This is a story,
all about why,
I made my mother a picture frame,
powered by AI.
Buying christmas gifts is hard. They have to be unique, and meaningful, and different from the gift that you bought last year - but also better. Gah! It's a nightmare - it's a treadmill. No wonder we all drink so much at Christmas.
I'd have thought that gifts for family members would have become easier to buy as the years passed. These are the people that you've spent the majority of your life with - so you'd know exactly what they'd want / need, right?
In my experience, my family want less and less and that makes it harder and harder to pick out a gift that I think shows them how much I love them.
My mother is the worst of all. It's gotten to the point where for the last 5 years the conversation around gifts for her has gone something like this:
Me, 1 month before Christmas
Me: "Mum, is there anything you'd like for christmas? Name it".
Mum: "Oooh, I'll have think about it... let me get back to you."
Me, 2 weeks before Christmas
Me: "Mum, did you ever think about what you might like for Christmas? It's getting a little close now..."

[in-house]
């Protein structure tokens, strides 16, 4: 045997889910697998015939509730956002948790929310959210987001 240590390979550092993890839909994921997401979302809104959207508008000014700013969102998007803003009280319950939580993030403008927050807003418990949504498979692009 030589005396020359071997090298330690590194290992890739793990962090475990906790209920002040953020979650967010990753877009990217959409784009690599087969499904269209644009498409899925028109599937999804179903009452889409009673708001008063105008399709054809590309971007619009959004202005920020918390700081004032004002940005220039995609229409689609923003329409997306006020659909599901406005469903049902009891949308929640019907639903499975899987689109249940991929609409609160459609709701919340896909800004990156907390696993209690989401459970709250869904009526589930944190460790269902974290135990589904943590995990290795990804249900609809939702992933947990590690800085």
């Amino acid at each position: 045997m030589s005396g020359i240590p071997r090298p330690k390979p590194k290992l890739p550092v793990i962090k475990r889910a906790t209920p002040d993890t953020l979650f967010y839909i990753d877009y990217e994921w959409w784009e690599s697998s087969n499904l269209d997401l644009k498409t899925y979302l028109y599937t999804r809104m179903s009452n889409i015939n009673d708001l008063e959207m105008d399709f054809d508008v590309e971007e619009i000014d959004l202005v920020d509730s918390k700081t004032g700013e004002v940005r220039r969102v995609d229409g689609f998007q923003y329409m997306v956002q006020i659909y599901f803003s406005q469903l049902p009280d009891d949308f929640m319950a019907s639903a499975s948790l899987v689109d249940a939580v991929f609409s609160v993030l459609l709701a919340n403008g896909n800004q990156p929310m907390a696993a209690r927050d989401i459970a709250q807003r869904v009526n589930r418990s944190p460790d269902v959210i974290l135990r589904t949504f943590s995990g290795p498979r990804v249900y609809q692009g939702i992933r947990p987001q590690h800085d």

Mum: "I don't really know really... let me think about it a little longer"
Me, on Christmas eve:
[ Running around Boots throwing everything in a trolly ]
I am certain that the stress from this process has shortened my life in the order of years.
So, what am I to do? My mum is never going to tell me that she wants anything, I have no idea what to buy her myself (an Amazon parcel just feels so impersonal), and Christmas isn't going to be cancelled anytime soon so I have to keep buying things.
I know! I'm a Maker - I'll make her something.Pictured: Me, when I come up with a fun project to make
Now, I've had this thought before, and I've always managed to disaude myself by remembering a clip from Malcolm in the Middle. In it, Reese makes his mother Lois a gift for her birthday...
It's a potato with a nickel stuck in the top of it with "I love you mom" written on the side in marker pen.
Though I'd like to think that I'd be able to come up with something better than a nickel stuck in a potato, I've always worried that I'd end up making a metaphorical potato instead. If I'm going to make something, it has to be something that my mum is going to love.
Like every grandmother, my mum dotes on her grandchildren (the daughter and son of my sister, Grace and Freddie), but they don't live nearby, so she doesn't get to see them as much as she might like.